It was December 2001 the end of a crazy year. In May my grandfather had died at age 92 after having invited all the guests on his big 90th birthday celebration to his 100th birthday party just two years earlier. I had talked to him when I was in the car on my way to the airport to visit him in the hospital. When my mother picked me up at the subway station in Nuremberg the next day she just had gotten a phone call from the hospital that he had died.

I had to tell my grandmother that the man she had been married to for 65 years had passed away. That is still one of the hardest things I have ever done.

On September 11, 2001 I took a yoga class early in the morning with Battabhi Jois the founder of Ashtanga yoga. It was one of the most beautiful days ever in New York. After class I took a cross- town bus to get to my apartment on the East Side. Minuets later the first tower was hit and the city changed forever.

Since my grandmother was not able to live alone any more we found a friend of the family to stay with her but she wanted to go on vacation for Christmas and New Years. I offered to stay with her.

It was not an easy task. She was forgetting a lot. Every morning we had a discussion for half an hour about her taking a shower. She was so cute while trying to convince me that she did take a shower the day before even though I knew she didn’t. She just forgot. My day started with waking her up in the morning, dressing her, making breakfast, cleaning the house, cooking lunch, go shopping, make afternoon tea, preparing dinner and getting grandma ready for bed. It was exhausting but I loved her that gave me the strength to do it.

I was with her for three weeks straight. The only time I had for myself was early in the morning and after she went to sleep. I religiously meditated two hours per day, wrote my diary on a daily basis and spent the evenings reading “I Am That” by Sri Nisargadatta Maharaj.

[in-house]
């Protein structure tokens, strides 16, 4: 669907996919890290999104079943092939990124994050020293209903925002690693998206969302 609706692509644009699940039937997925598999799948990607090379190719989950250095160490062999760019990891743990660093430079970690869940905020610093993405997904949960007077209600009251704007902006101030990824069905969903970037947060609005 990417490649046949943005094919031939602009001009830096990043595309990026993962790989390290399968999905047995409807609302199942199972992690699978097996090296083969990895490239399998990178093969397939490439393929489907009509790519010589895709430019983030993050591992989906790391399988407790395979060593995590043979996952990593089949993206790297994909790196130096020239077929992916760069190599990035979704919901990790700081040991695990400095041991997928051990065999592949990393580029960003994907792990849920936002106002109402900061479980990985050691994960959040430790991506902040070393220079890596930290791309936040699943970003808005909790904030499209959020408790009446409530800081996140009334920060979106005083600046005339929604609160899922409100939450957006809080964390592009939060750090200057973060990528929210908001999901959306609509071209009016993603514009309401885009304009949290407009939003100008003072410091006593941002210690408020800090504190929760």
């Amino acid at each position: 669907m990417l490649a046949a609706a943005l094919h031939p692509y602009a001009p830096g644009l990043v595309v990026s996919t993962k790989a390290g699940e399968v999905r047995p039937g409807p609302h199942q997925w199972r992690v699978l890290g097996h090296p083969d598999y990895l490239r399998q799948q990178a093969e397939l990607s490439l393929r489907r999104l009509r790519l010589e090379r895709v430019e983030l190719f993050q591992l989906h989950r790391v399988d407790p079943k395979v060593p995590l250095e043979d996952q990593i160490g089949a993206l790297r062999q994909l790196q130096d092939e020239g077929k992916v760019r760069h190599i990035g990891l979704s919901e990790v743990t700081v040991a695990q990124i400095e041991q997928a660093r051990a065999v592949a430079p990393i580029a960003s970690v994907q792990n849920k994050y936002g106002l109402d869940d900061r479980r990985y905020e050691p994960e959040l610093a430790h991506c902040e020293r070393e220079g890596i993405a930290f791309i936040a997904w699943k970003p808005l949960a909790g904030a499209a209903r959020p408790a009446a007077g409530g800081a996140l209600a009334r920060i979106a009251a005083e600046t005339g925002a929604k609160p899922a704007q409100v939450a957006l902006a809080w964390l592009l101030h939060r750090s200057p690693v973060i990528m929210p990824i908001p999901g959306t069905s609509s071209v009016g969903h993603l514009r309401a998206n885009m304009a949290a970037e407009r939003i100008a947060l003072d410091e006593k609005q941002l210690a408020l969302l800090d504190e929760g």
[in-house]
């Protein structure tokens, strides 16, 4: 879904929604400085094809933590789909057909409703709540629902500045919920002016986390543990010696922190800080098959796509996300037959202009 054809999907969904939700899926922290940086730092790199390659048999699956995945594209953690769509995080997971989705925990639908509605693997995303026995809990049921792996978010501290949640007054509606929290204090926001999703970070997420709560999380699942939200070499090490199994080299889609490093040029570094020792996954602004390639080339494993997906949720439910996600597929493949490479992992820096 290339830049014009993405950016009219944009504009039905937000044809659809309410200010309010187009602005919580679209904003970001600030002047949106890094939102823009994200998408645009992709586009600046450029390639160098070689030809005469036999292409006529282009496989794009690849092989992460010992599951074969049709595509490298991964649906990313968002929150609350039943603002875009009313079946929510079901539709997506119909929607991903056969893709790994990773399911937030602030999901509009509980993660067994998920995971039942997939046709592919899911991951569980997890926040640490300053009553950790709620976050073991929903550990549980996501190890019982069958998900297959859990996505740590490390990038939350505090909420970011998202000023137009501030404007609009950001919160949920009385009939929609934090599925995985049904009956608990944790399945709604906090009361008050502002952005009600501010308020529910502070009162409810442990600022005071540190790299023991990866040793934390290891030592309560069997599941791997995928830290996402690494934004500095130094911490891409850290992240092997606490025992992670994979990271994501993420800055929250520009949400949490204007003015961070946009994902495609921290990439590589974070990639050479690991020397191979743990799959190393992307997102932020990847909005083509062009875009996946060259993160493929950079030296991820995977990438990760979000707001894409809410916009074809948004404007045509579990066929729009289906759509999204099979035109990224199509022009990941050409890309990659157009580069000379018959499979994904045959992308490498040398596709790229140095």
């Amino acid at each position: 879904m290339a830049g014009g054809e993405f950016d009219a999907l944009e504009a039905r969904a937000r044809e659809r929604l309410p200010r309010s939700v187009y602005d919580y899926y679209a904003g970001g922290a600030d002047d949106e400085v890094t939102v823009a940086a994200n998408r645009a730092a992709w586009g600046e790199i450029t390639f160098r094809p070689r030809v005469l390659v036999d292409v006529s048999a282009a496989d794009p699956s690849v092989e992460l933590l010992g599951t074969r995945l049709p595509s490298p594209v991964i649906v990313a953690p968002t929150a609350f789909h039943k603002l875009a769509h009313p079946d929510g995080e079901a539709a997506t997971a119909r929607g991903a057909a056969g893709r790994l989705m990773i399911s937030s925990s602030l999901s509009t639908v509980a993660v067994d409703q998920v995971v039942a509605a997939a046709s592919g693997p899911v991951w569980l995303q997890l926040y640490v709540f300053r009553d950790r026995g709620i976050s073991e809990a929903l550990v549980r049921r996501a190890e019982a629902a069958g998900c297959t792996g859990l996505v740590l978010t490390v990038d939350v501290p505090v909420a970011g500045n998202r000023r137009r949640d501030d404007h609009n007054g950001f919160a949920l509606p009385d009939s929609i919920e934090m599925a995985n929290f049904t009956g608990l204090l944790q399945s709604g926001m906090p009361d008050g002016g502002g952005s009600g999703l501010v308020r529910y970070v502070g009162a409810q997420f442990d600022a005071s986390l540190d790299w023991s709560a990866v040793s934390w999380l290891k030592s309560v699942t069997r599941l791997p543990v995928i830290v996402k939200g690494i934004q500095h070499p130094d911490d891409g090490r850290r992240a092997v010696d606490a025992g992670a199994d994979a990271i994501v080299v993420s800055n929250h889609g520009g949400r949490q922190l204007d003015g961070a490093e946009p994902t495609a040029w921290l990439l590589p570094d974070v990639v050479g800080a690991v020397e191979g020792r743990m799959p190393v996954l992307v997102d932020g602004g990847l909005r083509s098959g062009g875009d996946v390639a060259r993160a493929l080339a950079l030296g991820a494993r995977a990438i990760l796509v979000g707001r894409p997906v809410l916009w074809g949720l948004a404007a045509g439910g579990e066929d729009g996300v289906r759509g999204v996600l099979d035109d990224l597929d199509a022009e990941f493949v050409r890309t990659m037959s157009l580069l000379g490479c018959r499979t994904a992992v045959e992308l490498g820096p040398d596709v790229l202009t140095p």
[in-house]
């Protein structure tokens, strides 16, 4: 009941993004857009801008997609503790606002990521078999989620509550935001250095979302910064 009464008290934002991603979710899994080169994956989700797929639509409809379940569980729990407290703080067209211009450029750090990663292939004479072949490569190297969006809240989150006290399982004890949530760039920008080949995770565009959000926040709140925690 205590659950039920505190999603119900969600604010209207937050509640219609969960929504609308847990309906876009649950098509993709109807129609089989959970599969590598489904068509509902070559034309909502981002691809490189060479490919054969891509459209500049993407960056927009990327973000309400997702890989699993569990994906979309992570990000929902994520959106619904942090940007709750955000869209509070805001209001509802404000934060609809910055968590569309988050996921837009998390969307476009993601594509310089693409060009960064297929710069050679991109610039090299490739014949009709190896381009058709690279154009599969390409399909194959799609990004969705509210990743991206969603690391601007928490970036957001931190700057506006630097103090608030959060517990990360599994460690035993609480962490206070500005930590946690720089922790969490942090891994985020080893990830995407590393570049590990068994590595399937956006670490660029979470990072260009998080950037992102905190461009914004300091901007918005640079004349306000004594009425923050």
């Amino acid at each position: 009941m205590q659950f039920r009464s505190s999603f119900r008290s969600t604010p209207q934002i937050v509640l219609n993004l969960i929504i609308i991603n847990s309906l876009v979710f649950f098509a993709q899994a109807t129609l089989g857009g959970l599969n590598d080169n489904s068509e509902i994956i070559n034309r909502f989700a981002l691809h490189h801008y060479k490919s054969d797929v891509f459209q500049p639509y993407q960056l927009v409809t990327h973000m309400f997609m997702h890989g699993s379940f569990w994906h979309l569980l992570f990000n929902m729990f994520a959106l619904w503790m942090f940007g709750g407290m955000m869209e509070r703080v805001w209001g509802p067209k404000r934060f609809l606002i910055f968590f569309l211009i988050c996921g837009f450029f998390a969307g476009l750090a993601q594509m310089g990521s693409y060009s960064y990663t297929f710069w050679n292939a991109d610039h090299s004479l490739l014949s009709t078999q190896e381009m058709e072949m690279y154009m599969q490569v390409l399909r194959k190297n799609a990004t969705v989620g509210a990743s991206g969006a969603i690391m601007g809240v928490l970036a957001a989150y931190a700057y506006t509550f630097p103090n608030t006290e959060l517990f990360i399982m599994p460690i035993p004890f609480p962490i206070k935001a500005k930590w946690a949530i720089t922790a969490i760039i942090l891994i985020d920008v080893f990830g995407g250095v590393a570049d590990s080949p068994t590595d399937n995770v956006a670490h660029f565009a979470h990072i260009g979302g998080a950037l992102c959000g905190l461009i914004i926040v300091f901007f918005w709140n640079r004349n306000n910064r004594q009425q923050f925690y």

This book, the best book I’ve ever read is a collection of talks of Sri Nisargadatta with people from all over the world who came to India to visit him and to talk to somebody who is beyond the mind. My teacher referred to this book as “spiritual Olympics”. Before I started to read it I had worked myself through “The Course In Miracles” twice and assumed that I would understand what he was talking about only to have to admit that I had no idea what he tried to describe.

I was already through more then 2/3 of the book when I was deeply struck by something that Sri Nisargadatta said about control and it has been in the back of my mind ever since. It has been a few years I hope I quote this correctly. He said something like, “When you understand that you have no control you can sit back and enjoy the show”.

Is it true? Is it this simple? Do we really have no control over life? Is all this effort trying to control the outcome, being worried not to get what we want and subsequently judging ourselves for not having been able to fulfill our desires just a waist of time? Would this energy we lose by worrying and giving ourselves a hard time be much better spend on enjoying the ride to the fullest? On doing our best and then letting go and accepting the outcome whatever it might be?

How would our lives look like if we would sit back and enjoy the adventure?




“Control” Williamsburg/Brooklyn/My bookshelf with books sorted by hight 09/06/08 at 12:31 AM

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